Povertyin terms of income possession refers to a situation whereby afamily’s incomes cannot meet the federally developed thresholds.The identification of economic positions of different families isbased on the lowest acceptance level. For instance, income below onedollar per day shows extreme poverty. Moreover, poverty inconsideration of the absolute terms refers to the sum of money neededto satisfy basic needs including shelter, food, and clothing.Relative poverty is based on the economic status of individuals inthe society (Glennerster, 2002). People who fail to achieve theprevailing standards are said to be poor. Prior the lesson, Iunderstood poverty as the lack of a certain amount of money. However,I have learned that poverty does not necessarily mean lack of money.Economic status and source of income are factors that should be usedto identify and classify poverty levels.

ThePoverty Line

Americahas fought the issue of poverty for a long time. Measurement ofpoverty in the country is based on an established poverty line.Poverty guidelines and thresholds are used to evaluate the povertystatus of families or individuals in the United States. Debates onpoverty have influenced the existed of various paradigms. ClassicalMalthusian paradigm claims that poverty is based on productivestructures of humanity. Negative aspects of the society are commonlyassociated with the poor. Reductionist paradigms associate povertywith human behavior. The model argues that human conditions includingracial and geographical aspects are sources of poverty. SecularMalthusianism evaluates poverty based on the mechanisms of the marketsuch as demand and supply (Harvey &amp Reed, 1992). Besides, theSocial Darwinist argues that poverty is a self-inflicted situation.Humans are engaged in behavior or actions that contribute to thegrowth of poverty.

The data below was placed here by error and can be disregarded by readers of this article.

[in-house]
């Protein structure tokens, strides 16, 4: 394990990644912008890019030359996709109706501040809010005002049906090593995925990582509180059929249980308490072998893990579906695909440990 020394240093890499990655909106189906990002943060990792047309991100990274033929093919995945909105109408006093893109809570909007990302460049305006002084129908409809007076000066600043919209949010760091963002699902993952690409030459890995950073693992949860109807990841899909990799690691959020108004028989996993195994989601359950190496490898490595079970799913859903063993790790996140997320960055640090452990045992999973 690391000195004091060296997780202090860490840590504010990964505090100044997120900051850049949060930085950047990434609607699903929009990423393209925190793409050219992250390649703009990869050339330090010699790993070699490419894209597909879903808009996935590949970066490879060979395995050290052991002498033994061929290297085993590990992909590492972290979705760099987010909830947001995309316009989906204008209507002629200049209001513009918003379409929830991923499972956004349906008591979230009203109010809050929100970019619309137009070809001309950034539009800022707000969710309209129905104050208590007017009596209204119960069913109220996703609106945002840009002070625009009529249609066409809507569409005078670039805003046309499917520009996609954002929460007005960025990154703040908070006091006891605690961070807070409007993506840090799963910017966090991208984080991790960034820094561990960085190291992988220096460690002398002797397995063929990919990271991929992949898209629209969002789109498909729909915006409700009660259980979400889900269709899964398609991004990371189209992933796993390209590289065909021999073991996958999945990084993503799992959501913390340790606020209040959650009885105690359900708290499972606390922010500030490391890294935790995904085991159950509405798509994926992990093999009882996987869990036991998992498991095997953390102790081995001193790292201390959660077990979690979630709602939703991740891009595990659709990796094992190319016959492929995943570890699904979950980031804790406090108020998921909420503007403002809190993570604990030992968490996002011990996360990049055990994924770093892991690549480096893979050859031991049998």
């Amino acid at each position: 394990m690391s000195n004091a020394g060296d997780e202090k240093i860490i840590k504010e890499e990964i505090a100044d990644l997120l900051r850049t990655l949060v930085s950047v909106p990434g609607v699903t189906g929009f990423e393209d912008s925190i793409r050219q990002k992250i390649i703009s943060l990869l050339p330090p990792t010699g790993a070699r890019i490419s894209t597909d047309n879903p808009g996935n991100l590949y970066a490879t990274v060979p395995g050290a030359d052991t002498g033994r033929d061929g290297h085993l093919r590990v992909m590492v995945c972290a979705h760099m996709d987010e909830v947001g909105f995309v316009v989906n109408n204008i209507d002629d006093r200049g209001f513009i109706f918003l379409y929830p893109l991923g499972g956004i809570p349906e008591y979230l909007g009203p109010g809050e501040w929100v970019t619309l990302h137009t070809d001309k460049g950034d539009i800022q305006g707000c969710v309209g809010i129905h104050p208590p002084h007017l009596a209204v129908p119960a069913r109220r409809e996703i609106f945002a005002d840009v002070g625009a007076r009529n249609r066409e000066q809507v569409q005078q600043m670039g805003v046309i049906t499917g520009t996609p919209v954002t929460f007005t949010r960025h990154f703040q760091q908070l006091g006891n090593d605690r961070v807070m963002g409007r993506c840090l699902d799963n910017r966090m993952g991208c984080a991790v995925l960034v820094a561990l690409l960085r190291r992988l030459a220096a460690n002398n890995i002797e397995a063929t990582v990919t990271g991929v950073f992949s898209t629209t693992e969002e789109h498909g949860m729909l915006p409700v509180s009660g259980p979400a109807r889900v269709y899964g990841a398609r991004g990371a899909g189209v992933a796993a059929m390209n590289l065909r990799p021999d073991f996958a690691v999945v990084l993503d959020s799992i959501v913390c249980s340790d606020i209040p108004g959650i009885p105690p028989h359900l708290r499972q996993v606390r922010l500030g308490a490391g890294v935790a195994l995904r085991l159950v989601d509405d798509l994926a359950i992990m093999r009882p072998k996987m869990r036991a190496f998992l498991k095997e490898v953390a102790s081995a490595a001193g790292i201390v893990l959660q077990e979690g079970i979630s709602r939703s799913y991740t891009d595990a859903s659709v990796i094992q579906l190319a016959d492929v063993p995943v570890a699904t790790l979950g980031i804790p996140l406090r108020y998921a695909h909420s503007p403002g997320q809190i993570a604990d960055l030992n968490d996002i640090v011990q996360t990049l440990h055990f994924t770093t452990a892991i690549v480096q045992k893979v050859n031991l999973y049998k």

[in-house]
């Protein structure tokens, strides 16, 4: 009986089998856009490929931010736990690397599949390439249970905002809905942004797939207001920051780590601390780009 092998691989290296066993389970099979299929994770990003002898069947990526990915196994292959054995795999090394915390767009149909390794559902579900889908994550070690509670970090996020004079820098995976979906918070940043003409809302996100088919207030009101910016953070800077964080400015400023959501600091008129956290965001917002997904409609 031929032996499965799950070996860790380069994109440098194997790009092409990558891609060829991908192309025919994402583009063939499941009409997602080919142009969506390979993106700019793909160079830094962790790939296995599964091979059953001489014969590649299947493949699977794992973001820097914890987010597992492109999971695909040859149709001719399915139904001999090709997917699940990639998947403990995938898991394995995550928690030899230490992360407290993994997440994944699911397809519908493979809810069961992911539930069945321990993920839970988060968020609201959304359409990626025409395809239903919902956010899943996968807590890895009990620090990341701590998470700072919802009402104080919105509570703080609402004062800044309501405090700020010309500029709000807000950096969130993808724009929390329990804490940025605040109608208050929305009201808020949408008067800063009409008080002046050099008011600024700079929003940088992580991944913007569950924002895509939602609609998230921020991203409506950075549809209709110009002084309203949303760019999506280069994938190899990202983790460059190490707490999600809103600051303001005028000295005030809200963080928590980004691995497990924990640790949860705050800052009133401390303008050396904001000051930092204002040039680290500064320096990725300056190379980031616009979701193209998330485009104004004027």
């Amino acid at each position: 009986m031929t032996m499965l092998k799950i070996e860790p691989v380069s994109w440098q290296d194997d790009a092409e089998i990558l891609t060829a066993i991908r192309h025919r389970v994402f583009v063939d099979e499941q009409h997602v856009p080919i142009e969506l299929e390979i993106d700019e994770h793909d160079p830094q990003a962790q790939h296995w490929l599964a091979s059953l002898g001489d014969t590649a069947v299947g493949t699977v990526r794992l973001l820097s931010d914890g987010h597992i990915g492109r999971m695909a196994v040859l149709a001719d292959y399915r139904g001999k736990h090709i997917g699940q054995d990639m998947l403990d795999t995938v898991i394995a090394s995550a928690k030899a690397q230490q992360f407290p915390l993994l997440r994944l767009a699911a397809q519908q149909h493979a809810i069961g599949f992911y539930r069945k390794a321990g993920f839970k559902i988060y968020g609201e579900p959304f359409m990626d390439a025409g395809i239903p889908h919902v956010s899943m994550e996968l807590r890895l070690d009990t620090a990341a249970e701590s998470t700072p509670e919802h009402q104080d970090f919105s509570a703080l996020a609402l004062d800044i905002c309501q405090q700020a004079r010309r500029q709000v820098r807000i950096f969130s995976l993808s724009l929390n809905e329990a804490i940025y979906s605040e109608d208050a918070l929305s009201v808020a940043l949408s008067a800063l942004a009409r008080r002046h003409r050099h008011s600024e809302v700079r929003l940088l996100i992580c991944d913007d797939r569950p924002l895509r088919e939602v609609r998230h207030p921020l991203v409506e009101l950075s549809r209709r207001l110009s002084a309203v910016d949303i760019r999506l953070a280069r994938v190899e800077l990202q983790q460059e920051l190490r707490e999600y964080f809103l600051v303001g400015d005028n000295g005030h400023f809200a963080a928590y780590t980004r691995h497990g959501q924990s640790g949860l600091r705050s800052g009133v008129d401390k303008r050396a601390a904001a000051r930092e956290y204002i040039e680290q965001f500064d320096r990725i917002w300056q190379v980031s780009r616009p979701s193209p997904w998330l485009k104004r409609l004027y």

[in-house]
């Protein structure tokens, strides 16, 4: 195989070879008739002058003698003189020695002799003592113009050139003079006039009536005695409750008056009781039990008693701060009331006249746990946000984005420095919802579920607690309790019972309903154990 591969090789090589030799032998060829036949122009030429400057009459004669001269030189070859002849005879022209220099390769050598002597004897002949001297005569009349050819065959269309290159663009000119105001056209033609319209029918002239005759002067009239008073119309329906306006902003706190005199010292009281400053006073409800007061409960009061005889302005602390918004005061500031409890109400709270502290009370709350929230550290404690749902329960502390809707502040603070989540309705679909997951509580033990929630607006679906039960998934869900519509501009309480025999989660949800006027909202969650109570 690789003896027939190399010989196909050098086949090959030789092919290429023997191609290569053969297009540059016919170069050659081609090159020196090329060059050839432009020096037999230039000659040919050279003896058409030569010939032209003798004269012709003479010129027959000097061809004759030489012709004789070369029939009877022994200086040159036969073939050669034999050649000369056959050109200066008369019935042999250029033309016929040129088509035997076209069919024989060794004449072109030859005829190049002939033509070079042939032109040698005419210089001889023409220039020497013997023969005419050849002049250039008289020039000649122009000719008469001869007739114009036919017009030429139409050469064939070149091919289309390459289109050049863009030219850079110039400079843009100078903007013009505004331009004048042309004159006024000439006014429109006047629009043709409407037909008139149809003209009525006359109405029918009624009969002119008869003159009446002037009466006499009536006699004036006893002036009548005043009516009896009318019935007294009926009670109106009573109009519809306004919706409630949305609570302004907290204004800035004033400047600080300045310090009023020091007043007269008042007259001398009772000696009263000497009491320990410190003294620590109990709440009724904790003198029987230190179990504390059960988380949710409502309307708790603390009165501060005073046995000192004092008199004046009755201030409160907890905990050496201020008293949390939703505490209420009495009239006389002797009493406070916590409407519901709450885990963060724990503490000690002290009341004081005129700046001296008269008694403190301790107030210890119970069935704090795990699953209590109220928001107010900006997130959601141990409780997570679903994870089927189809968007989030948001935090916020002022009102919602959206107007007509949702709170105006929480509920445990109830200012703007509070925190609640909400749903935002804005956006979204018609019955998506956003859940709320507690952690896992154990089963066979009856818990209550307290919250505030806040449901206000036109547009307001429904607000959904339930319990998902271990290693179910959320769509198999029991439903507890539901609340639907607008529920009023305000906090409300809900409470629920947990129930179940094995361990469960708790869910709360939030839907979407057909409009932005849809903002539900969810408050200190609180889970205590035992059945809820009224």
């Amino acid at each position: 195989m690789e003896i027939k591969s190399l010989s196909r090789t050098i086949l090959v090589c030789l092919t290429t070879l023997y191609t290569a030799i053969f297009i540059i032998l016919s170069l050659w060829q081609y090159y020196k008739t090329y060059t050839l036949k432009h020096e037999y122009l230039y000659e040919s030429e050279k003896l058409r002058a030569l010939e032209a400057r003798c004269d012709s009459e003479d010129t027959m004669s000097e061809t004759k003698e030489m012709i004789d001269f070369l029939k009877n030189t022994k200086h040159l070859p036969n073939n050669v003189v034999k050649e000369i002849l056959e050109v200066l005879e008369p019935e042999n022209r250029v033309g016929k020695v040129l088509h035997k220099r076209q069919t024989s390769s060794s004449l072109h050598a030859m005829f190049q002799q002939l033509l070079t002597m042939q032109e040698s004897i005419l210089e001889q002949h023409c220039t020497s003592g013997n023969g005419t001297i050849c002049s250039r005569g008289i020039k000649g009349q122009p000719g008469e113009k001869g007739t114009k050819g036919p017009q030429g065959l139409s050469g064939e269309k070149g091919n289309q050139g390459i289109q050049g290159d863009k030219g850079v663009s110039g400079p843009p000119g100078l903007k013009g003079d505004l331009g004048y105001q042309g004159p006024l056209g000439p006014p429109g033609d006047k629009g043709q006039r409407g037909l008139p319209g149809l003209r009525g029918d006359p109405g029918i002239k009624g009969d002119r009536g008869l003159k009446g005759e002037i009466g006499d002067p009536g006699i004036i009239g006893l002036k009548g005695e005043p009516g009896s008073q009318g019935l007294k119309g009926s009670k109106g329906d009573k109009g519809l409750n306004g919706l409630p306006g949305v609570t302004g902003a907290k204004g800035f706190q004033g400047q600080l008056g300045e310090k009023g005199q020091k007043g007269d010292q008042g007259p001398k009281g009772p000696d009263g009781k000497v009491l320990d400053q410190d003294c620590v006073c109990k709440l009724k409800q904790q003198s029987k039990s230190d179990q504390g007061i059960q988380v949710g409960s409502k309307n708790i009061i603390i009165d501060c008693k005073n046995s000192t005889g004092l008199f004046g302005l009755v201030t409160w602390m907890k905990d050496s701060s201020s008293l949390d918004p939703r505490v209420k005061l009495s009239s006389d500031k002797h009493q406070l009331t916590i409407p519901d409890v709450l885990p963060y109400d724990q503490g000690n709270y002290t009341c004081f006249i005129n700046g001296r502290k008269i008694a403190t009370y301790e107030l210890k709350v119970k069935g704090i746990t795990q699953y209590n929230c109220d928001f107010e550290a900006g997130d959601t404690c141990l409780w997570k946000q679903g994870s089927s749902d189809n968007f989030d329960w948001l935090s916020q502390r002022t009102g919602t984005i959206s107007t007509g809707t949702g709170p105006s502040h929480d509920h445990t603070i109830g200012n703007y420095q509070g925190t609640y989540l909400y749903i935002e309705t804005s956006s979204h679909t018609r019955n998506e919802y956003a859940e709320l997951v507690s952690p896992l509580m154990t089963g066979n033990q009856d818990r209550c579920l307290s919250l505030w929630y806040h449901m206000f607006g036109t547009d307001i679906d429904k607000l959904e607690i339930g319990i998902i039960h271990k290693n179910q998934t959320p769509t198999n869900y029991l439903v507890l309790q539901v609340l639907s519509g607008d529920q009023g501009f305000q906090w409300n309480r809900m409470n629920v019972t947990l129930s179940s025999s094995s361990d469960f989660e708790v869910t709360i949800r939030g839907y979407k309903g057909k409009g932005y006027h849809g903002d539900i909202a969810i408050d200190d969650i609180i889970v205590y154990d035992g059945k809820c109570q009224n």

Genderand Poverty

Feminizationof poverty refers to the claim that women contribute much to the riseof poverty. In developing countries, women are affected by genderbiases and deprivation of opportunities. Low income is associatedwith women leading to a phenomenon known as the feminization ofpoverty. In various countries such as the United States, the majorityof the women live on one dollar a day. Most of the high-incomeearners in the world are men. Gender differences based on povertylevels are witnessed in various countries. However, in some countriessuch as Netherlands, and Poland, the gender difference is minimal,while in others such as Ireland, men are the poorest (Wiepking &ampMaas, 2005). Unequal distribution of resources prevents the growth ofwomen. For instance, men are allowed to inherit property, which theycan use to establish sources of income. The gender differences ratewill continue to increase unless opportunities are offered equally toall individuals.

TheBlue Sweater

Povertyhinders development in various global societies. Understanding andhandling poverty as a global issue would ensure that effectivestrategies are deployed to eliminate the problem. Services can bedeveloped and provided for access by the poor, free of charge or atminimized costs. The way tasks are accomplished in a societydetermines the status of poverty. Entrepreneurs who offer services athigh costs hinder the actions dedicated to eliminate poverty. Theefforts of every person in the various global societies are importantfor effective eradication of the problem (Glennerster, 2002).Developed countries need to provide economic support and otheropportunities to the developing countries to ensure that poverty isreduced.

Inconclusion, poverty hinders growth in various countries becauseresources are used to help the poor instead of implementingdevelopments. Policies and strategies need to be developed andimplemented across the world to end poverty. Women need to be exposedrelevant opportunities and resources to ensure that genderdifferences in connection to poverty are not witnessed.


Glennerster, H. (2002). United States poverty studies and povertymeasurement: The past twenty-five years. Social Service Review,76(1), 83-107.

Harvey, D. L., &amp Reed, M. (1992). Paradigms of poverty: Acritical assessment of contemporary perspectives. InternationalJournal of Politics, Culture, and Society, 6(2), 269-297.

Wiepking, P., &amp Maas, I. (2005). Gender differences in poverty: Across-national study. European Sociological Review, 21(3),187-200.